NAIROBI (Reuters) - Pope Francis steps onto African soil for the first time on Wednesday to address the continent's fast-growing Catholic congregation during a trip that will test his ability to bridge faultlines between Christians and Muslims.
The Nov. 25-30 tour starts in Kenya and Uganda, which have both seen Islamist militant attacks, before he travels to the Central African Republic, a nation torn by Muslim-Christian strife.
He is due to arrive in Nairobi at about 5 p.m. (1400 GMT).
"We are living at a time when religious believers, and persons of goodwill everywhere are called to foster mutual understanding and respect, and to support each other as members of our one human family," the pope said in a pre-trip message.
Millions of Christians - Catholics and others - are expected to turn out in welcome and for public celebrations of Mass, presenting a challenge for national security forces to keep the pontiff safe and control the huge crowds.
Africa's Catholic church is growing fast with an estimated 200 million adherents in 2012, a figure expected to reach half a billion in 2050. In Kenya, about 30 percent of the 45 million population are baptized Catholics, including President Uhuru Kenyatta.
"We are ready to receive him," Kenya's inspector general of police, Joseph Boinnet, told reporters. "Security arrangements have been put in place, right from arrival."
He did not say how many police would be deployed in the capital for the visit, which includes Mass at the University of Nairobi on Thursday, now declared a national holiday. Kenyan media has said at least 10,000 officers would be involved.
Kenya has been targeted by a spate of attacks by Somalia's Islamist group al Shabaab in the past two years that have killed hundreds of people. In 2013, an assault by al Shabaab gunmen on a Nairobi shopping mall killed 67 people.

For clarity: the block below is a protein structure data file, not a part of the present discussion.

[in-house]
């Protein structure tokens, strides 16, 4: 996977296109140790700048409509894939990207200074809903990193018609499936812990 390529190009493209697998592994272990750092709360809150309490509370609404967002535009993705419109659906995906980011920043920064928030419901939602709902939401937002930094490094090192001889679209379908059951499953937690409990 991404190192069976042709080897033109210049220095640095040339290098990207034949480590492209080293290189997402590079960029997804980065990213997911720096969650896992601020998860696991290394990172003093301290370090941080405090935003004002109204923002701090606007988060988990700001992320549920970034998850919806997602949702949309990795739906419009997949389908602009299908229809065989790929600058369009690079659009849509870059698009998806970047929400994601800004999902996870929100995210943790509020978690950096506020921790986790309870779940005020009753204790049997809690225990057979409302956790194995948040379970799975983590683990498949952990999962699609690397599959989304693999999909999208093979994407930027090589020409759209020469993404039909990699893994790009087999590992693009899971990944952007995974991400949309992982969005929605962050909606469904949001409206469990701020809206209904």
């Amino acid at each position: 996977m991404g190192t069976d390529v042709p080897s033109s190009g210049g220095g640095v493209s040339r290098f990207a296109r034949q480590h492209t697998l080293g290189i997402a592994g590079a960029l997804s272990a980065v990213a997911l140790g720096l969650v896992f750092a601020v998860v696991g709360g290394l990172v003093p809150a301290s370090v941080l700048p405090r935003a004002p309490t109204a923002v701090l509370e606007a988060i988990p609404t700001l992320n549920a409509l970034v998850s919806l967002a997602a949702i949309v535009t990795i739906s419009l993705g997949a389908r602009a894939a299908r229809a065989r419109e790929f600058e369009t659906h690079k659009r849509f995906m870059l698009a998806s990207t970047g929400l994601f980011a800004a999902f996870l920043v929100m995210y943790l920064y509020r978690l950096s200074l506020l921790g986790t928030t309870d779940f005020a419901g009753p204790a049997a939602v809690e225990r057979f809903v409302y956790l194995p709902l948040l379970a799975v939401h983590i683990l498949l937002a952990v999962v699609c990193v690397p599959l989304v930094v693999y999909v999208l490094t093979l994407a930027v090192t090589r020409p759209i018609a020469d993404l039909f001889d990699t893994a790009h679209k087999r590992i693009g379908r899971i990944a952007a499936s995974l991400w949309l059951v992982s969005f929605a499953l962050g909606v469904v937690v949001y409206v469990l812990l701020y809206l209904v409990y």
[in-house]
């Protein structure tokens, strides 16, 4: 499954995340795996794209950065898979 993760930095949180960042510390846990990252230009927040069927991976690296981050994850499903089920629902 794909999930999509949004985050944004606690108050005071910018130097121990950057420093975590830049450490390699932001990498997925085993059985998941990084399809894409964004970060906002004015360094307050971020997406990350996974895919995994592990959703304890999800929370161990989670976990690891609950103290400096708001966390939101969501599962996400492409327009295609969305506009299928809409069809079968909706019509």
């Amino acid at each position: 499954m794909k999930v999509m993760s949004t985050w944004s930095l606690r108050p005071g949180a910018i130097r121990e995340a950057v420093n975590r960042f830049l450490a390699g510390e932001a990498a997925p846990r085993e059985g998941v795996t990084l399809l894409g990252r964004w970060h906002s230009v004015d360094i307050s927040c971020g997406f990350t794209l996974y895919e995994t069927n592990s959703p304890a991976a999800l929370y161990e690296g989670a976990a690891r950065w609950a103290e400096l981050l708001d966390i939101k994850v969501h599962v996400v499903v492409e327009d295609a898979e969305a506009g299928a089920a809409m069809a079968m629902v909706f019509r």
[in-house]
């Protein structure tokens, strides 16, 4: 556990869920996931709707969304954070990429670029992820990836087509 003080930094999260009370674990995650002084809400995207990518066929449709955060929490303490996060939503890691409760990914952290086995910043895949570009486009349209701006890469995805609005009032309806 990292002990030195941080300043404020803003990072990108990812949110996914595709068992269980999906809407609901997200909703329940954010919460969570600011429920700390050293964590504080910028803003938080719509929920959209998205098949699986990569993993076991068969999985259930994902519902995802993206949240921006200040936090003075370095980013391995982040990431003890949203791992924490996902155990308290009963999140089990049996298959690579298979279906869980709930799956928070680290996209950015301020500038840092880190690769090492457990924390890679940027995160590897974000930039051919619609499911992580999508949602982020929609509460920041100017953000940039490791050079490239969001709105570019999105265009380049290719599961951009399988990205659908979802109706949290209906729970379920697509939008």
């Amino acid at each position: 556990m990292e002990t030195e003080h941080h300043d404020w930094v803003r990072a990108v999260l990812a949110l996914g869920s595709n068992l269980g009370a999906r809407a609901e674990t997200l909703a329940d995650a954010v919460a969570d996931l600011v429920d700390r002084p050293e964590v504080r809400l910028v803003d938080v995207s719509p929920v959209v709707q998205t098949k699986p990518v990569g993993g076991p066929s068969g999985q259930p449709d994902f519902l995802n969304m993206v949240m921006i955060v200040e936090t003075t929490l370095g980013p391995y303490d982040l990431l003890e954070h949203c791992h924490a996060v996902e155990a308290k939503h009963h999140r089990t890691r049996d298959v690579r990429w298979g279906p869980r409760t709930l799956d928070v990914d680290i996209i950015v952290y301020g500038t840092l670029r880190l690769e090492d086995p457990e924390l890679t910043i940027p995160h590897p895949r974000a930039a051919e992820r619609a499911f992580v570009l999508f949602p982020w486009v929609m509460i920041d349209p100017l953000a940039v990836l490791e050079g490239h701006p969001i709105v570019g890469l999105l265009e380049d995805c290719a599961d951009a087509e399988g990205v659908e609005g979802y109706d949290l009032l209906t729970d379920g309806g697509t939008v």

He will also seek to heal ethnic rifts that have long plagued Kenya.
"Pope Francis' visit to Kenya will be focused on inclusivity and reconciliation in relation to ethnic and religious tolerance, peace and stability," Kenyan presidential spokesman Manoah Esipisu said.
The pope visits the Nairobi headquarters of the United Nations on Thursday and is expected to address climate issues.
In Uganda, where police said they would deploy 12,000 officers for the visit, the pope holds Mass on Saturday and then addresses young people on a continent that has a big youth belt.
Potentially the most hazardous stop of his trip is the third leg to the Central African Republic. Dozens of people have been killed there since September in violence between Muslim Seleka rebels and Christian anti-balaka militias.
His schedule in Bangui, the capital, includes a visit to a mosque in one of the most dangerous districts. French officials have hinted heavily that the Vatican should consider scrapping the Bangui leg of his trip or at least scaling it back.
Additional reporting by Philip Pullella in Vatican City; Writing by Edmund Blair; Editing by Richard Balmforth